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In 2023, the Reading Climate Corps returned to Angelica Creek Park to pick up where the inaugural cohort left off. After removing woody tangles of invasive honeysuckle vines, Reading Climate Corps members helped plant young, native trees – black gum and black oak – to repopulate the newly created clearing.

But the Reading Climate Corps didn’t stop with Angelica Creek Park. This year, their environmental stewardship efforts branched out into Berks Nature’s network of community gardens scattered through the City of Reading.

Starting in August, Eli Perez and five other Climate Corps members made a weekly habit of working in the gardens. And just in time too; the fall season offers many challenges as gardeners prepare for their final harvests. For Berks Nature’s Community Garden Manager, Rachel Baltuch Dombroski, the amount of garden maintenance required at this point in the season is too great to accomplish alone.

Volunteers install fencing for a new Nature Play Area at the Opportunity House Community Garden.

Thankfully, this is where the Reading Climate Corps stepped in.

Each week, members of the Reading Climate Corps visited one of Berks Nature’s ten community gardens. Every garden had its own unique list of needs, requiring different kinds of attention and care. Some gardens had grown crowded with weeds and invasive plants, which the Climate Corps members removed. Others needed new topsoil or mulch and pathways added to their beds.

The varied work was welcomed by Eli and their fellow Climate Corps members. “I believe this partnership really gave the corps members an opportunity to learn and apply new hard skills with a refreshing change of view by going to different sites on a weekly basis,” said Eli, reflecting upon their time in Berks Nature’s community gardens.

In this way, the Reading Climate Corps provided an instrumental service to Reading’s community of gardeners.

“These individuals in the Reading Climate Corps are exactly the wonderful, motivated, energetic, hard-working people who are so needed in our fight for environmental justice, locally and nationally,” said Rachel, “Their work has enabled the community gardeners to have a better, less weedy, more cared-for shared space for growing their food and connecting with nature.”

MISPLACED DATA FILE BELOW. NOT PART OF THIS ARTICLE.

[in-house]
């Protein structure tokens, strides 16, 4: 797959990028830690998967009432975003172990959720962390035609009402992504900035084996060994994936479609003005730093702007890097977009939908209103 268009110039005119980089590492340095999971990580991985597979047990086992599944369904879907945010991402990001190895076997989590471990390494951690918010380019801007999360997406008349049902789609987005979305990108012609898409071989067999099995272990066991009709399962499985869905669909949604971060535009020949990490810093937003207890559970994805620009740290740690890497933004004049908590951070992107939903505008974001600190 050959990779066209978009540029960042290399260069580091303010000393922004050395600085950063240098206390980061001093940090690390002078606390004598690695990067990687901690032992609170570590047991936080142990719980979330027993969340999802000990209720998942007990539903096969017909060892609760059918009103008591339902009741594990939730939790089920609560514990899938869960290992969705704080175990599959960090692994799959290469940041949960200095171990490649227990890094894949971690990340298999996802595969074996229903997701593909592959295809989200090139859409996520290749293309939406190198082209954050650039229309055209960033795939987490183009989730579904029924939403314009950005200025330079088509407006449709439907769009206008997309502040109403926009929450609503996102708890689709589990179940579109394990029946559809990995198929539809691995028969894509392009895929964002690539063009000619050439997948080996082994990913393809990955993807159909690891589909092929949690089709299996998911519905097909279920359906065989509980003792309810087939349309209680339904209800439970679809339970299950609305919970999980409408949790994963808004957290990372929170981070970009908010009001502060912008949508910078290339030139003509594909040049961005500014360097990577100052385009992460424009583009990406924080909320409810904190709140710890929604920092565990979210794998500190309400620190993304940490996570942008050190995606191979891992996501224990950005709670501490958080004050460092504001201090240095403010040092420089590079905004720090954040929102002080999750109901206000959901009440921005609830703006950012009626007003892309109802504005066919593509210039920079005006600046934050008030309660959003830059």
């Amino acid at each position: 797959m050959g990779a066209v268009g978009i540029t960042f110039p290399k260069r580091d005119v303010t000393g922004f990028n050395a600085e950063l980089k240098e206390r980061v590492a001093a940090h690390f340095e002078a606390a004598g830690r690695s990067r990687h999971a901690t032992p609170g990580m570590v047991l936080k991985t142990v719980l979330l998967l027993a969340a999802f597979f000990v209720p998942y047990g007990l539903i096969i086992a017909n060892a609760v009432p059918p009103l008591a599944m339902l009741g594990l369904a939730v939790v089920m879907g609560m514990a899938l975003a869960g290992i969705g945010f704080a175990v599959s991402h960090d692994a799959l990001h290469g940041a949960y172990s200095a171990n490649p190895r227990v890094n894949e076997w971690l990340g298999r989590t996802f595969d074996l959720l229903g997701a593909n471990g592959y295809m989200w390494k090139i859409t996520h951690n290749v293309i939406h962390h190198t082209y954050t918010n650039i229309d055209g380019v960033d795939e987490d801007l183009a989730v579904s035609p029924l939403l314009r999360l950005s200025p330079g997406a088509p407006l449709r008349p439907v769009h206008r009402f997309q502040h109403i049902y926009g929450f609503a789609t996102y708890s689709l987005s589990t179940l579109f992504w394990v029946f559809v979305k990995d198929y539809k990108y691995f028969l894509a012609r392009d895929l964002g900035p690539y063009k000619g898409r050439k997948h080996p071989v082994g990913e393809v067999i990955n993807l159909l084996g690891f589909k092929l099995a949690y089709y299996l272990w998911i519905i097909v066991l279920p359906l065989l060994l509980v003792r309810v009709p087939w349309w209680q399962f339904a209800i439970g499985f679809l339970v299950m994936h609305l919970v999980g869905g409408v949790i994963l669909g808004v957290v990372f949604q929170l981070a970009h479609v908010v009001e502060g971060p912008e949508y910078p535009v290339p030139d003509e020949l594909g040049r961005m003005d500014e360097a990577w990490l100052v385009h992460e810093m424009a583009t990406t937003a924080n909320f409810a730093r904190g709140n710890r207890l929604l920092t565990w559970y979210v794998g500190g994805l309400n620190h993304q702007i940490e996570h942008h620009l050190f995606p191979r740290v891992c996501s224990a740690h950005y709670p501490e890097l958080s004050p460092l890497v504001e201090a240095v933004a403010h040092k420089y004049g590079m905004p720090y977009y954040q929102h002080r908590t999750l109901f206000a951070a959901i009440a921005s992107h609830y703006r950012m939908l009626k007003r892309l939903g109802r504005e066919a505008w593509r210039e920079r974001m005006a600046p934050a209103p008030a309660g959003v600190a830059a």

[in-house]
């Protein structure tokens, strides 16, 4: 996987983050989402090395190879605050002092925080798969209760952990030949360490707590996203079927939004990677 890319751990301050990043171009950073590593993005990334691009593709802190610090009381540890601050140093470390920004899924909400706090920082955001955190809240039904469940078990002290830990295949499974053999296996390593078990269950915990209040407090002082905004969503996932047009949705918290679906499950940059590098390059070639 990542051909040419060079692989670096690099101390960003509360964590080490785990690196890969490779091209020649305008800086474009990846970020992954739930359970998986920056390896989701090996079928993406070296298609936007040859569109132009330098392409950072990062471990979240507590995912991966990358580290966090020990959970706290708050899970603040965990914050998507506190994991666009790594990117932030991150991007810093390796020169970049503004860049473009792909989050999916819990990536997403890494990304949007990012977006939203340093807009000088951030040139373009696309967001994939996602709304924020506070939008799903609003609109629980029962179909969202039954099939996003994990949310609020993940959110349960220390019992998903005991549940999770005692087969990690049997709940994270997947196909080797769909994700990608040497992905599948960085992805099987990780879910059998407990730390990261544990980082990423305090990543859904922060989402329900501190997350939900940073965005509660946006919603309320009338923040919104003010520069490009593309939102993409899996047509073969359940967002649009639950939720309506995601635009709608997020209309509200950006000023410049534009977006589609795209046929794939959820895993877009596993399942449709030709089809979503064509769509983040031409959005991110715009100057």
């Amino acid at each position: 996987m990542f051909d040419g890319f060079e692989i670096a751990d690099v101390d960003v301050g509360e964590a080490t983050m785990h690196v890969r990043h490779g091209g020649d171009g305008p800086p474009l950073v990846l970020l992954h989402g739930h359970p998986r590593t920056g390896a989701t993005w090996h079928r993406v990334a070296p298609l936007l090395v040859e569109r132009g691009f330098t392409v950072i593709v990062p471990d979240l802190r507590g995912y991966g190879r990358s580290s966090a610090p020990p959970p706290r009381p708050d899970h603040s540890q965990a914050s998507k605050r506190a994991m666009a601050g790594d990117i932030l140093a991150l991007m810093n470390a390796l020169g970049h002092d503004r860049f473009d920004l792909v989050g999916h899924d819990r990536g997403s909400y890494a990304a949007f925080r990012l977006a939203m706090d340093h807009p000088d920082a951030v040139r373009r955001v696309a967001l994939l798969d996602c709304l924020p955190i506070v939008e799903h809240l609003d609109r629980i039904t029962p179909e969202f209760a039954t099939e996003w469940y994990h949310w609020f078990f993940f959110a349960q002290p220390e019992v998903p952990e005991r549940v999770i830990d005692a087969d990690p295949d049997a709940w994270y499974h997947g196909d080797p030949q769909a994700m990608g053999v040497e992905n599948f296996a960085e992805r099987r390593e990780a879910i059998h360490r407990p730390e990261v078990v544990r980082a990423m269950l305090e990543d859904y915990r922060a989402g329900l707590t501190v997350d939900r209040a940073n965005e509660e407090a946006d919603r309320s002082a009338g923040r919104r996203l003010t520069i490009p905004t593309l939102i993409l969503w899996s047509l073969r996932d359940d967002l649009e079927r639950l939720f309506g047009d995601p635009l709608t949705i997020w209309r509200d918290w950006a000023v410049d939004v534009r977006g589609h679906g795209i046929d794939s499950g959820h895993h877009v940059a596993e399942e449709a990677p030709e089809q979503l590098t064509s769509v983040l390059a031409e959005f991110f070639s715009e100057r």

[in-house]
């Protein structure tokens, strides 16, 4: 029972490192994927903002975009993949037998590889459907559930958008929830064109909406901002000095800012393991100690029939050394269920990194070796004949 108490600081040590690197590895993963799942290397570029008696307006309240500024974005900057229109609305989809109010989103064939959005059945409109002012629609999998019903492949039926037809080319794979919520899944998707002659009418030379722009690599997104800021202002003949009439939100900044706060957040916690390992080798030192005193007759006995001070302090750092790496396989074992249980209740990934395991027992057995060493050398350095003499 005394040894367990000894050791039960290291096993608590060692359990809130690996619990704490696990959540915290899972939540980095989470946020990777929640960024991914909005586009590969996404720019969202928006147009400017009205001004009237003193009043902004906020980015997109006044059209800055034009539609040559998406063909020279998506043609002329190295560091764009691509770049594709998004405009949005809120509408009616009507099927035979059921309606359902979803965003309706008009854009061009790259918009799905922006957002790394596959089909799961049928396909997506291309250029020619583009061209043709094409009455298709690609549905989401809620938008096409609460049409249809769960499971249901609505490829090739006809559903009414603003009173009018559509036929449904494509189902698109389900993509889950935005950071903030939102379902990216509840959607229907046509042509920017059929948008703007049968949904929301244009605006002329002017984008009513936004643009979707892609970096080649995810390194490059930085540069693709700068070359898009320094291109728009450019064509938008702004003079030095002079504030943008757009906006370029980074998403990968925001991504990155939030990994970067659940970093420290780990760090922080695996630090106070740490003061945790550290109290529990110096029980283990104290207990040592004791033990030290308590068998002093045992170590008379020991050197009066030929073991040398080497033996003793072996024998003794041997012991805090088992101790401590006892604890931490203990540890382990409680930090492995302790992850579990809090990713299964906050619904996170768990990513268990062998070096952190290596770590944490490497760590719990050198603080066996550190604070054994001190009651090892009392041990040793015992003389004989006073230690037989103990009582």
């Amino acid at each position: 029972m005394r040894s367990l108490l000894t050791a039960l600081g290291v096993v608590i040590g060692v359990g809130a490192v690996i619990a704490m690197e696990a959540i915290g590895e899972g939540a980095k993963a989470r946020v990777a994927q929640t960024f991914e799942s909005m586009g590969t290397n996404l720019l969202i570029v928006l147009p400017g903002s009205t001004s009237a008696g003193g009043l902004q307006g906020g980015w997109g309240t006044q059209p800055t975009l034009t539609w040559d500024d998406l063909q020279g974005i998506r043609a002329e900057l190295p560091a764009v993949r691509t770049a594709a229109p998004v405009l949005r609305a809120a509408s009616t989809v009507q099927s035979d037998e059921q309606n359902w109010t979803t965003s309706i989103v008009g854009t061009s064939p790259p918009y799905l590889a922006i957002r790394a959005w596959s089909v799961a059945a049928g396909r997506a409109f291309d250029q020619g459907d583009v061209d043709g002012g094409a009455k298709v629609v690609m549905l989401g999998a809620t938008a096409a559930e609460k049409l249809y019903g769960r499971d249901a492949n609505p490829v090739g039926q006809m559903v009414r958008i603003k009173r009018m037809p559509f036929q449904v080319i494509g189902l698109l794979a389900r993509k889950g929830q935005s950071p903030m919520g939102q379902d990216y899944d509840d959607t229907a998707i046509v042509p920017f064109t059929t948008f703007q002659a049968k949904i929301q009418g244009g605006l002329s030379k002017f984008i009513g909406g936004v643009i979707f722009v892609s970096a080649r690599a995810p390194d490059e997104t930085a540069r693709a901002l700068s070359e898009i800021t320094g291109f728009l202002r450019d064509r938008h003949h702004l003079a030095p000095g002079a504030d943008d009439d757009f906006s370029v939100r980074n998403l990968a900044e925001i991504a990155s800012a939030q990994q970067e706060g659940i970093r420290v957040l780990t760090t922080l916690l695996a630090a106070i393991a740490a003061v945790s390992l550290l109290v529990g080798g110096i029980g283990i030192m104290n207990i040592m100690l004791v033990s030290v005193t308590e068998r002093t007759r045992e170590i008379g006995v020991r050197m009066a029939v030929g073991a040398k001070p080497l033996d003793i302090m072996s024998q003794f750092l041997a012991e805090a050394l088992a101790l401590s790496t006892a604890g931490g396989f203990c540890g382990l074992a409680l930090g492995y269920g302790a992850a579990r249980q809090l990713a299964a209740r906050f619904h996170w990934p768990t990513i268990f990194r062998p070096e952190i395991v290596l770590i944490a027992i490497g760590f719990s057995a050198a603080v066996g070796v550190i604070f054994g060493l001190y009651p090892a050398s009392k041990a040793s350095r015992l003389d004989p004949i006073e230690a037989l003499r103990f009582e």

Beyond the Climate Corps, the Reading community has mobilized to embrace urban gardening. In 2022, Rachel helped lay the groundwork for the Greater Reading Urban Agriculture Group, a network that began meeting officially in January 2023. Today, the group consists of over 60 individuals, representing private, non-profit, and governmental institutions hailing from Reading, Berks County, and beyond.

By meeting, sharing information and resources, and forging new bonds, the group aims to collaboratively advance mutually beneficial missions in food security and access, sustainable urban agriculture and greening, public educational programming, and more. Current projects of the group include identifying, categorizing, and mapping the active and potential green spaces in the Greater Reading Area and creating a shared tools and resources inventory list.

It was an exciting and ambitious year for Berks Nature's Community Gardens!

  • Across all our gardens in Reading, including those we co-manage at RHA apartments and Opportunity House, over 75 gardeners leased and grew produce (and some beautiful flowers!) in 200 total plots.
  • Several gardens received new raised beds this year, adding 20 overall!
  • Berks Nature, in partnership with Opportunity House, VOiCEup Berks, and Penn State Berks Engineering Ahead Program, and with the generosity of Pro Max Fence Systems’ expertise, time, and materials, are in the process of installing a brand-new nature playscape in the green space at Opportunity House, giving their Learning Center students ages 2-13 access to a natural environment intended for free play in nature and educator-guided activities.
Written by Regan Moll-Dohm

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